As I discuss in this question, by far the most popular school of Hindu philosophy is the Vedanta school. But there are five other Astika or orthodox schools of Hindu philosophy: Purva Mimamsa, Samkhya, Yoga, Vaisheshika, and Nyaya. My question is about the Samkhya school, founded by the sage Kapila. Verse 2 of Ishwara Krishna's Samkhya Karika, the defining text of the Samkhya school, describes the flaws of pursuing happiness through Dharma, and advocates pursuing happiness through knowledge of Purusha and Prakriti instead:
dṛṣṭavadānuśravikaḥ sa hyaviśuddhi kṣayātiśayayuktaḥ ।
tadviparītaḥ śreyān vyaktāvyaktajñavijñānāt ॥
The [means of happiness revealed by the Vedas] is like the evident one, It is linked with impurity, destruction and inequality. Other than that is better,—proceeding from the right cognition of the Manifest, Unmanifest and the Knower.
Now I had assumed the word "impurity" referred to the Samkhya school's belief that animal sacrifice in Vedic Yagnas is a sin, albeit an easily remedied one as I discuss here. (This is in contrast to the Vedanta school which supports animal sacrifice, as I discuss here.) And indeed, that's exactly the sort of explanation given by the Samkhya Karika Bhashya, attributed to the Advaita philosopher Gaudapada:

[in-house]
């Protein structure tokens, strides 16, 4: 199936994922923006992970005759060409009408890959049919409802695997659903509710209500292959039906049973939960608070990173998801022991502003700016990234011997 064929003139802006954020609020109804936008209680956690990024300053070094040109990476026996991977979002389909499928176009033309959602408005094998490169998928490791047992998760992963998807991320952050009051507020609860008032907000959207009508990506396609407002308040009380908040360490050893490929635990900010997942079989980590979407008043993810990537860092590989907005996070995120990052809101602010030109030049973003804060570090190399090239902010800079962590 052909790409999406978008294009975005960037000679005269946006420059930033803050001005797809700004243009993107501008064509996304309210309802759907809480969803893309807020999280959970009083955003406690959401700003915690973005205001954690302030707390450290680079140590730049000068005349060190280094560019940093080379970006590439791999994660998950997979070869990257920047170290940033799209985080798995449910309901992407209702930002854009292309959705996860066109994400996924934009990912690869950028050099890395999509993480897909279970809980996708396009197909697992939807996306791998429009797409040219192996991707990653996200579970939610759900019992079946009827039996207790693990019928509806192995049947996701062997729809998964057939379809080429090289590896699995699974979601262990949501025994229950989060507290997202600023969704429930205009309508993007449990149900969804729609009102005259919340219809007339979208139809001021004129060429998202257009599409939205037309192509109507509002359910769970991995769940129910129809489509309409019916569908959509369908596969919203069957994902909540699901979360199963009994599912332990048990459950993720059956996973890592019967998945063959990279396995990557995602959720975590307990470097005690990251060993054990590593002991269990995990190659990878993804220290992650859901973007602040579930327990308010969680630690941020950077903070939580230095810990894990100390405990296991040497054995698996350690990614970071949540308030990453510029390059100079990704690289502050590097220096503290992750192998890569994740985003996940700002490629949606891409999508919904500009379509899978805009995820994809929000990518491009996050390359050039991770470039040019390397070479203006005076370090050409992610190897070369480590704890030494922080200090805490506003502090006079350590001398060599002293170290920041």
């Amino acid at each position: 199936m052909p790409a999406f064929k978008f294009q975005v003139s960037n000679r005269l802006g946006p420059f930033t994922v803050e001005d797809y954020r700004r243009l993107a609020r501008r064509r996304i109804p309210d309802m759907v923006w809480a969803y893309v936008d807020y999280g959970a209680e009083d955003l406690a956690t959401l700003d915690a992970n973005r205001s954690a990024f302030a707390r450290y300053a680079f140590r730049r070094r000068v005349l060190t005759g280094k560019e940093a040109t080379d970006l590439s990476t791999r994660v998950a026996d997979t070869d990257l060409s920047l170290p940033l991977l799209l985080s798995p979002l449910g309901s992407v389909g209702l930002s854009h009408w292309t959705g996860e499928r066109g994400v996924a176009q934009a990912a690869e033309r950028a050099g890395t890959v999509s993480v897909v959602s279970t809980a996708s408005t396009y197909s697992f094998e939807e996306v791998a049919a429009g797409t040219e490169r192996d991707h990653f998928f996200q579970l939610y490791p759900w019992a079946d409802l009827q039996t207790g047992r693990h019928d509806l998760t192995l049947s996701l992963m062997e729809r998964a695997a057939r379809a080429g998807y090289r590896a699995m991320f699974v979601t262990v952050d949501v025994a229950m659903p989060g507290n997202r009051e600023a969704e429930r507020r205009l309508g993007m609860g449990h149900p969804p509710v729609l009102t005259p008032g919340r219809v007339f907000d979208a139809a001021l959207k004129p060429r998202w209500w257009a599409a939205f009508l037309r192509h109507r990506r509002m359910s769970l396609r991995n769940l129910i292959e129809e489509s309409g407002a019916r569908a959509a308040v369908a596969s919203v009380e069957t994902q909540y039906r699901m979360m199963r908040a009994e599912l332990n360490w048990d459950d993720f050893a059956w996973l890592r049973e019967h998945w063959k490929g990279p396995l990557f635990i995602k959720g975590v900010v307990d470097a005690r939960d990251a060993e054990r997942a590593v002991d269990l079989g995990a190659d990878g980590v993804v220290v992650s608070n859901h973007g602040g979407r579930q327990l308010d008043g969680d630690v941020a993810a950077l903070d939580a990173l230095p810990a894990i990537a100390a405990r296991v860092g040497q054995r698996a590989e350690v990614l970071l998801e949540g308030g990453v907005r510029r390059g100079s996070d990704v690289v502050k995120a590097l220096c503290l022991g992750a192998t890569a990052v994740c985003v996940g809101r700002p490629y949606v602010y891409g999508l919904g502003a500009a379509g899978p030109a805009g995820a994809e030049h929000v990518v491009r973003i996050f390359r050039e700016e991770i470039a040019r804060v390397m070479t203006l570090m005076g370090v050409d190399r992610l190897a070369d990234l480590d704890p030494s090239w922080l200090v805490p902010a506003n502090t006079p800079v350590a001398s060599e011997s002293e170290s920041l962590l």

Linked with impurity, because of the slaughter of animals. As it is said: “According to the injunction in the aśvamedha, six hundred animals, minus three, are employed (i.e., slaughtered) at midday.”
But this excerpt from the Tattva Kaumudi, a commentary on the Samkhya Karika by the Advaita philosopher Vachaspati Mishra, suggests that the supposed impurity of Vedic Yagnas is not limited to animal sacrifice:
[The means of happiness revealed by the Vedas] is "impure" because sacrifices like soma yagna, etc. are performed by the sacrifice of animals and destruction of corn, etc.
I'm interested in the part in bold. My question is, did the Samkhya school believe that the destruction of plants like corn in Vedic Yagnas is a sin? Or is this just a belief of Vachaspati Mishra, given that he was an Advaitin and not an actual follower of the Samkhya school?
I've never heard a Hindu criticize the destroying of plants in Yagnas before. I've only heard Charvakas and other non-Hindus criticizing wasting food in Yagnas. But are there any Samkhya works which discuss this issue?